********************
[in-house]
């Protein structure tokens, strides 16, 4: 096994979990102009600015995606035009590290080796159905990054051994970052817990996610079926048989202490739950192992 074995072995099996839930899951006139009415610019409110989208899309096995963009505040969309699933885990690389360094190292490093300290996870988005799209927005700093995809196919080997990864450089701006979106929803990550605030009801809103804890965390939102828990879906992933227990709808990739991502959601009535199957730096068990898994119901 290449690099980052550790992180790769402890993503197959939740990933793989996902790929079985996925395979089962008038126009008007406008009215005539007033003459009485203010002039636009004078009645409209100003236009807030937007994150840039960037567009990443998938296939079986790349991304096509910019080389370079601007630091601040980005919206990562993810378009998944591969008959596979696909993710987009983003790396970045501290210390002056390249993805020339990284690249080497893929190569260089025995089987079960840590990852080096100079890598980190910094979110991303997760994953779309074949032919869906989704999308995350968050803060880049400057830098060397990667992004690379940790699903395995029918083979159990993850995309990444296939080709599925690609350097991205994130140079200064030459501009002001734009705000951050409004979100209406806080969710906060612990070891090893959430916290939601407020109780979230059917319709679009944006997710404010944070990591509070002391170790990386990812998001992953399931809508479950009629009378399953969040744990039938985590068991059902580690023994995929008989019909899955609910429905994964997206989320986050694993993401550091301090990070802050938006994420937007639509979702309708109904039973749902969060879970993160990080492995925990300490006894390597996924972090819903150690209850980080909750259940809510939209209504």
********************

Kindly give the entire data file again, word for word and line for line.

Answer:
[in-house]
């Protein structure tokens, strides 16, 4: 096994979990102009600015995606035009590290080796159905990054051994970052817990996610079926048989202490739950192992 074995072995099996839930899951006139009415610019409110989208899309096995963009505040969309699933885990690389360094190292490093300290996870988005799209927005700093995809196919080997990864450089701006979106929803990550605030009801809103804890965390939102828990879906992933227990709808990739991502959601009535199957730096068990898994119901 290449690099980052550790992180790769402890993503197959939740990933793989996902790929079985996925395979089962008038126009008007406008009215005539007033003459009485203010002039636009004078009645409209100003236009807030937007994150840039960037567009990443998938296939079986790349991304096509910019080389370079601007630091601040980005919206990562993810378009998944591969008959596979696909993710987009983003790396970045501290210390002056390249993805020339990284690249080497893929190569260089025995089987079960840590990852080096100079890598980190910094979110991303997760994953779309074949032919869906989704999308995350968050803060880049400057830098060397990667992004690379940790699903395995029918083979159990993850995309990444296939080709599925690609350097991205994130140079200064030459501009002001734009705000951050409004979100209406806080969710906060612990070891090893959430916290939601407020109780979230059917319709679009944006997710404010944070990591509070002391170790990386990812998001992953399931809508479950009629009378399953969040744990039938985590068991059902580690023994995929008989019909899955609910429905994964997206989320986050694993993401550091301090990070802050938006994420937007639509979702309708109904039973749902969060879970993160990080492995925990300490006894390597996924972090819903150690209850980080909750259940809510939209209504």